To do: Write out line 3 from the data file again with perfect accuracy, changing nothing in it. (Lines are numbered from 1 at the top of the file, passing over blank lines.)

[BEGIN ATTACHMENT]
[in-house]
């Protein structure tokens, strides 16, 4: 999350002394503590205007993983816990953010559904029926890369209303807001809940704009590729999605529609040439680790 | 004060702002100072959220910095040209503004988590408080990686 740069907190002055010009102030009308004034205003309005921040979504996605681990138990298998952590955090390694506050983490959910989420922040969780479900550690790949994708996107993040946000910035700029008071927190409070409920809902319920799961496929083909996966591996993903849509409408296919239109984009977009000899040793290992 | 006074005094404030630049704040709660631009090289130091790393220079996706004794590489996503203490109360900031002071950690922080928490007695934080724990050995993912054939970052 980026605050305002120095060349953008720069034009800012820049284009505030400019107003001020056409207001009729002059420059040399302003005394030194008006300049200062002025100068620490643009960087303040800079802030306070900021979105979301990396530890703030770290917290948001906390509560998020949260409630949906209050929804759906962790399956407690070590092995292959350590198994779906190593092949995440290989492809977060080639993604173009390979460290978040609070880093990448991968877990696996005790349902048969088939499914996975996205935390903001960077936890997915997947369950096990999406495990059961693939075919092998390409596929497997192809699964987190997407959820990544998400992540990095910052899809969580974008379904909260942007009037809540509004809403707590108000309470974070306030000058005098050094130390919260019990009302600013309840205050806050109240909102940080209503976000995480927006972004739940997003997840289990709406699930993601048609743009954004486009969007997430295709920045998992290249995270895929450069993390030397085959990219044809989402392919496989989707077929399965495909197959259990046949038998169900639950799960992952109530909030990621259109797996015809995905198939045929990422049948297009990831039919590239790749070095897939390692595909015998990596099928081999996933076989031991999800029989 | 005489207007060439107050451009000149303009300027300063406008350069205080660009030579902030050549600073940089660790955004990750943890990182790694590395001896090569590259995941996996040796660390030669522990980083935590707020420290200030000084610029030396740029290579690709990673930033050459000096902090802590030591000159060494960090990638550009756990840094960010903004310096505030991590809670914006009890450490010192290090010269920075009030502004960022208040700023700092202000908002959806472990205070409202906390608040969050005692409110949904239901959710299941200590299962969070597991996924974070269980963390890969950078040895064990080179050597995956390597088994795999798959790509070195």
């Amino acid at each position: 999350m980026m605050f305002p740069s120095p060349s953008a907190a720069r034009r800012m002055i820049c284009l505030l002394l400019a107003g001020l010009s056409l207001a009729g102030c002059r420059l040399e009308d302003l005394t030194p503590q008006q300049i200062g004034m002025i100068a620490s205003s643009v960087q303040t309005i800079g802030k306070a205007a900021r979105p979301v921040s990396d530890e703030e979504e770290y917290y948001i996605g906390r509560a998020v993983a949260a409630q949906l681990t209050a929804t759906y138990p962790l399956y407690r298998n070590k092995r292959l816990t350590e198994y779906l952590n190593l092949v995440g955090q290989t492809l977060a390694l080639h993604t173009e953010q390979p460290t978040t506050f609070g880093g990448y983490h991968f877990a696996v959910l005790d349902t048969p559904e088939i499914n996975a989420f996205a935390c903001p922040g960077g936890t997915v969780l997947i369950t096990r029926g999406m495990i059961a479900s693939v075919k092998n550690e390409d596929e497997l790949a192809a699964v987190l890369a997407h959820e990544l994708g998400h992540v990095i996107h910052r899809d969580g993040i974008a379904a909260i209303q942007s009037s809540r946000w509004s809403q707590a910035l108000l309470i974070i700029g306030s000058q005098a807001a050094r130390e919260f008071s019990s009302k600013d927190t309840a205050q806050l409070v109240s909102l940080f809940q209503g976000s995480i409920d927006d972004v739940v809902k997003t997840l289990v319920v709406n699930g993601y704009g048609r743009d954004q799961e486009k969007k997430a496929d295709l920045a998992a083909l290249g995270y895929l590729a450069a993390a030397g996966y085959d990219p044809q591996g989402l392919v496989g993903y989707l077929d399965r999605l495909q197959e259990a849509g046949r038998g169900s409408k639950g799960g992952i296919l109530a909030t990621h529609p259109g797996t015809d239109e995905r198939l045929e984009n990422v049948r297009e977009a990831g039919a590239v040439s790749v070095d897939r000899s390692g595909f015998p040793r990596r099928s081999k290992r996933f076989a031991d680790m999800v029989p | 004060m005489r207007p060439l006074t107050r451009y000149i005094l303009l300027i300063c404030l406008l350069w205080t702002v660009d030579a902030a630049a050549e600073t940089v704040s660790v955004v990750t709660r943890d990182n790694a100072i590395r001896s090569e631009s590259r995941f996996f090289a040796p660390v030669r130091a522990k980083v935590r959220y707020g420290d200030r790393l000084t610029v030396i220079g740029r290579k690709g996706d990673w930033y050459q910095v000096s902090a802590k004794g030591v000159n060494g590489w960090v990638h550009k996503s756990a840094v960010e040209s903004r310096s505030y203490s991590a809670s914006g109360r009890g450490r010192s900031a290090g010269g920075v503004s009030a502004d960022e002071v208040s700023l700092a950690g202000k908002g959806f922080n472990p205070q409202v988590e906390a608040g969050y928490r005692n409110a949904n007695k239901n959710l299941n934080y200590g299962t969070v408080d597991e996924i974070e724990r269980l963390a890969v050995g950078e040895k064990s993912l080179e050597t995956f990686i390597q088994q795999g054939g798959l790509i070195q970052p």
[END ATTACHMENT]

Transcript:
């Amino acid at each position: 999350m980026m605050f305002p740069s120095p060349s953008a907190a720069r034009r800012m002055i820049c284009l505030l002394l400019a107003g001020l010009s056409l207001a009729g102030c002059r420059l040399e009308d302003l005394t030194p503590q008006q300049i200062g004034m002025i100068a620490s205003s643009v960087q303040t309005i800079g802030k306070a205007a900021r979105p979301v921040s990396d530890e703030e979504e770290y917290y948001i996605g906390r509560a998020v993983a949260a409630q949906l681990t209050a929804t759906y138990p962790l399956y407690r298998n070590k092995r292959l816990t350590e198994y779906l952590n190593l092949v995440g955090q290989t492809l977060a390694l080639h993604t173009e953010q390979p460290t978040t506050f609070g880093g990448y983490h991968f877990a696996v959910l005790d349902t048969p559904e088939i499914n996975a989420f996205a935390c903001p922040g960077g936890t997915v969780l997947i369950t096990r029926g999406m495990i059961a479900s693939v075919k092998n550690e390409d596929e497997l790949a192809a699964v987190l890369a997407h959820e990544l994708g998400h992540v990095i996107h910052r899809d969580g993040i974008a379904a909260i209303q942007s009037s809540r946000w509004s809403q707590a910035l108000l309470i974070i700029g306030s000058q005098a807001a050094r130390e919260f008071s019990s009302k600013d927190t309840a205050q806050l409070v109240s909102l940080f809940q209503g976000s995480i409920d927006d972004v739940v809902k997003t997840l289990v319920v709406n699930g993601y704009g048609r743009d954004q799961e486009k969007k997430a496929d295709l920045a998992a083909l290249g995270y895929l590729a450069a993390a030397g996966y085959d990219p044809q591996g989402l392919v496989g993903y989707l077929d399965r999605l495909q197959e259990a849509g046949r038998g169900s409408k639950g799960g992952i296919l109530a909030t990621h529609p259109g797996t015809d239109e995905r198939l045929e984009n990422v049948r297009e977009a990831g039919a590239v040439s790749v070095d897939r000899s390692g595909f015998p040793r990596r099928s081999k290992r996933f076989a031991d680790m999800v029989p | 004060m005489r207007p060439l006074t107050r451009y000149i005094l303009l300027i300063c404030l406008l350069w205080t702002v660009d030579a902030a630049a050549e600073t940089v704040s660790v955004v990750t709660r943890d990182n790694a100072i590395r001896s090569e631009s590259r995941f996996f090289a040796p660390v030669r130091a522990k980083v935590r959220y707020g420290d200030r790393l000084t610029v030396i220079g740029r290579k690709g996706d990673w930033y050459q910095v000096s902090a802590k004794g030591v000159n060494g590489w960090v990638h550009k996503s756990a840094v960010e040209s903004r310096s505030y203490s991590a809670s914006g109360r009890g450490r010192s900031a290090g010269g920075v503004s009030a502004d960022e002071v208040s700023l700092a950690g202000k908002g959806f922080n472990p205070q409202v988590e906390a608040g969050y928490r005692n409110a949904n007695k239901n959710l299941n934080y200590g299962t969070v408080d597991e996924i974070e724990r269980l963390a890969v050995g950078e040895k064990s993912l080179e050597t995956f990686i390597q088994q795999g054939g798959l790509i070195q970052p």